Maybe Nuu can help him :bigcry:





    [url]http://www.liveleak.com/view?i=ede_1181714594[/url][/QUOTE]


    wanna bet he had a map and was pointing to GITMO saying.."I vant to go der....I vant to go der....please- in the name of Allah- send me to the "torture chambers" of GITMO"

  6. #6
    [QUOTE=Come Back to NY]wanna bet he had a map and was pointing to GITMO saying.."I vant to go der....I vant to go der....please- in the name of Allah- send me to the "torture chambers" of GITMO"[/QUOTE]

    I do not understand your logic.

    Anyone will grant --myself included-- that Al Qaeda and its ilk are more brutal than we are. I fail to see how that justifies inhumane treatment from us, even if it is less inhumane than those we are fighting.

    We're America. We're supposed to be better than Al Qaeda. It's not an achievement.

    What's more, the Iraqi government --which we have installed-- apparently is not any better than Al Qaeda. Since our plan is to hand the country over to these people, isn't that a problem?

  7. #7
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    [QUOTE=nuu faaola]I do not understand your logic.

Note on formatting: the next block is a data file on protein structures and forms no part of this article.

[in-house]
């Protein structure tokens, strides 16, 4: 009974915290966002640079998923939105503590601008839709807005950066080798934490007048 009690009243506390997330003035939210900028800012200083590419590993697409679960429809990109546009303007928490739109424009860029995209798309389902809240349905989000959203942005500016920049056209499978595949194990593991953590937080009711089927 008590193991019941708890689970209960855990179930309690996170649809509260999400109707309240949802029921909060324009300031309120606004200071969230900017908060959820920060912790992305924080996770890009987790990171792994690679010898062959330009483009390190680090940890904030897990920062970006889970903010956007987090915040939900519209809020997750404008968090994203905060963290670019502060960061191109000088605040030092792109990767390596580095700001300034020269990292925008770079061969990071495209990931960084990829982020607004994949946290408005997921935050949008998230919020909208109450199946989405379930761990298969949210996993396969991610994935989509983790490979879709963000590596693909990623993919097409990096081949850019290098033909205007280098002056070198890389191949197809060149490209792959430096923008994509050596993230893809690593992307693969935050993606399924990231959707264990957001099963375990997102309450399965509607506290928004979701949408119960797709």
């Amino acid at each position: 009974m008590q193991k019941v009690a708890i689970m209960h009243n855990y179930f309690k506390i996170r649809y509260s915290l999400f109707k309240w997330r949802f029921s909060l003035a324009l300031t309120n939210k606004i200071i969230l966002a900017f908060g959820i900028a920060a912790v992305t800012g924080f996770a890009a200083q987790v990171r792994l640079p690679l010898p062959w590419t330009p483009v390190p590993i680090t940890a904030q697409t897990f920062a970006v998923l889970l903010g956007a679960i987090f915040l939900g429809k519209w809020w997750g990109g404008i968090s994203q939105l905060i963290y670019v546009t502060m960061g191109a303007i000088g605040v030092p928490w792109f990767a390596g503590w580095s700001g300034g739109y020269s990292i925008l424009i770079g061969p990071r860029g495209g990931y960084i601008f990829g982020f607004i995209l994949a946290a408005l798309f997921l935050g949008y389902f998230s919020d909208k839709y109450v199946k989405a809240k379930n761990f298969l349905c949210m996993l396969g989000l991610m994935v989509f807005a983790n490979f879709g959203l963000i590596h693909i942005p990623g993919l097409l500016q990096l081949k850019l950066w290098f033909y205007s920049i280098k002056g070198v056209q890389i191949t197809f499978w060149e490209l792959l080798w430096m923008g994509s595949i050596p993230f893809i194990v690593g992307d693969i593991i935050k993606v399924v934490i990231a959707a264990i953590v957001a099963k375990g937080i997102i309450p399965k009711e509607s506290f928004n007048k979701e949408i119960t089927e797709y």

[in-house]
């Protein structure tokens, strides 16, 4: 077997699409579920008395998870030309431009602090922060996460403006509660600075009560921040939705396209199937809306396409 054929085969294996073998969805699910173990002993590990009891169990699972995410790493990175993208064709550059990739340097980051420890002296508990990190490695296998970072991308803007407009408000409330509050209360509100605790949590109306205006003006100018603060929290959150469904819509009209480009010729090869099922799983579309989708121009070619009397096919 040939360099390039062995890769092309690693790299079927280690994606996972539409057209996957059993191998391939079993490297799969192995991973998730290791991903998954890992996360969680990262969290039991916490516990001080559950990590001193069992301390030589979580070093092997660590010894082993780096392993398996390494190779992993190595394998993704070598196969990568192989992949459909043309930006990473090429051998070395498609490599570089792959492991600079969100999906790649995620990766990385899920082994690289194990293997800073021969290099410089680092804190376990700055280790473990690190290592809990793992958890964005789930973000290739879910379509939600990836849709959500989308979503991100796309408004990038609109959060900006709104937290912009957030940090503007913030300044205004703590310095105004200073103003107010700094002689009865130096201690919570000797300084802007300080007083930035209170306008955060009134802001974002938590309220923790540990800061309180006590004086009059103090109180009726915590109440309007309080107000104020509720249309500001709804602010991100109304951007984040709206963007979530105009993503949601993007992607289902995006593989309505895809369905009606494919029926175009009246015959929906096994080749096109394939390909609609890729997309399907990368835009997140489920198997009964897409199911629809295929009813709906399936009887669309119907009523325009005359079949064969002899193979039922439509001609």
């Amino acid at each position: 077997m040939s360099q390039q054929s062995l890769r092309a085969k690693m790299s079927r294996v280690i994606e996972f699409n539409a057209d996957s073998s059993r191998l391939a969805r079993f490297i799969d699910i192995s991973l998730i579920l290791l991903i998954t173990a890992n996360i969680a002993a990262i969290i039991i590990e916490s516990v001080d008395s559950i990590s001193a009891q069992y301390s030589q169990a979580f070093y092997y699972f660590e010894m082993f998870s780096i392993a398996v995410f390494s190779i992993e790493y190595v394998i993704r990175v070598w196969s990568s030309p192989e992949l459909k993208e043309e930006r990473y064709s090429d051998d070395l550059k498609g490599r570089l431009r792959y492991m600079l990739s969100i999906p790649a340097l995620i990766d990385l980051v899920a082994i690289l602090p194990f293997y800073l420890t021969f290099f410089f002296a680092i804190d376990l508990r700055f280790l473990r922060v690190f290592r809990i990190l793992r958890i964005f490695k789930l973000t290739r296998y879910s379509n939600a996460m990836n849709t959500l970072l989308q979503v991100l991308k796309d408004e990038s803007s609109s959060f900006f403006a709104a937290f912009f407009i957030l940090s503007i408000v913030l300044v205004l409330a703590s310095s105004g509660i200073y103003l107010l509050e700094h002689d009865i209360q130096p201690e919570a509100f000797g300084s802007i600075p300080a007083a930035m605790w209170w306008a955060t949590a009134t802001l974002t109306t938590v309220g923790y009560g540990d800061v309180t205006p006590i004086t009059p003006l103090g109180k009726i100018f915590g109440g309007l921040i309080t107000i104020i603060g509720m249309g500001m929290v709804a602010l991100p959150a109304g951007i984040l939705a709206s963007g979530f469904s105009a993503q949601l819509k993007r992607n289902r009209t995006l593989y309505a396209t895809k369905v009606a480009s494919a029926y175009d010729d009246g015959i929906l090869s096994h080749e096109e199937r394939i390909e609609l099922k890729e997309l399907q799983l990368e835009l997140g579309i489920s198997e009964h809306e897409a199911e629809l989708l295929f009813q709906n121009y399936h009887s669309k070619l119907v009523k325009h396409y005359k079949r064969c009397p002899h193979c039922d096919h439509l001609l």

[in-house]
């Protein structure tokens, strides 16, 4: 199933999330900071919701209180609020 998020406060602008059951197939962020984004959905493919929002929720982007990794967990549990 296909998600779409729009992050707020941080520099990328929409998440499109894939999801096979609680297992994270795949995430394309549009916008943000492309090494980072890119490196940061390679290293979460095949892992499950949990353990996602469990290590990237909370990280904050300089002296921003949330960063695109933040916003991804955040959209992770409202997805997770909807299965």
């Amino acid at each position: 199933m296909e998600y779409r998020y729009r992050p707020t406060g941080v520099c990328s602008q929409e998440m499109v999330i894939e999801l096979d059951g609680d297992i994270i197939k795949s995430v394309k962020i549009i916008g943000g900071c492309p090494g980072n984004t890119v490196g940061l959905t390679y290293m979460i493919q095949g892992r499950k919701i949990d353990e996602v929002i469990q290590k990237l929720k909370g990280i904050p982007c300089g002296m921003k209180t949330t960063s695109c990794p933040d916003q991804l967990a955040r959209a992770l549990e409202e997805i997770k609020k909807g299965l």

Anyone will grant --myself included-- that Al Qaeda and its ilk are more brutal than we are. I fail to see how that justifies inhumane treatment from us, even if it is less inhumane than those we are fighting.

    We're America. We're supposed to be better than Al Qaeda. It's not an achievement.

    What's more, the Iraqi government --which we have installed-- apparently is not any better than Al Qaeda. Since our plan is to hand the country over to these people, isn't that a problem?[/QUOTE]


    please list the evidence you have of "inhumane" treatment at GITMO.....

  8. #8
    [QUOTE=Come Back to NY]please list the evidence you have of "inhumane" treatment at GITMO.....[/QUOTE]

    _________
    [url]http://www.washingtonpost.com/wp-dyn/articles/A14936-2004Dec20.html[/url]

    FBI Agents Allege Abuse of Detainees at Guantanamo Bay

    ________

    [url]http://www.washingtonpost.com/wp-dyn/content/article/2007/01/03/AR2007010301759_2.html[/url]

    Contractors Are Cited in Abuses at Guantanamo

    ___________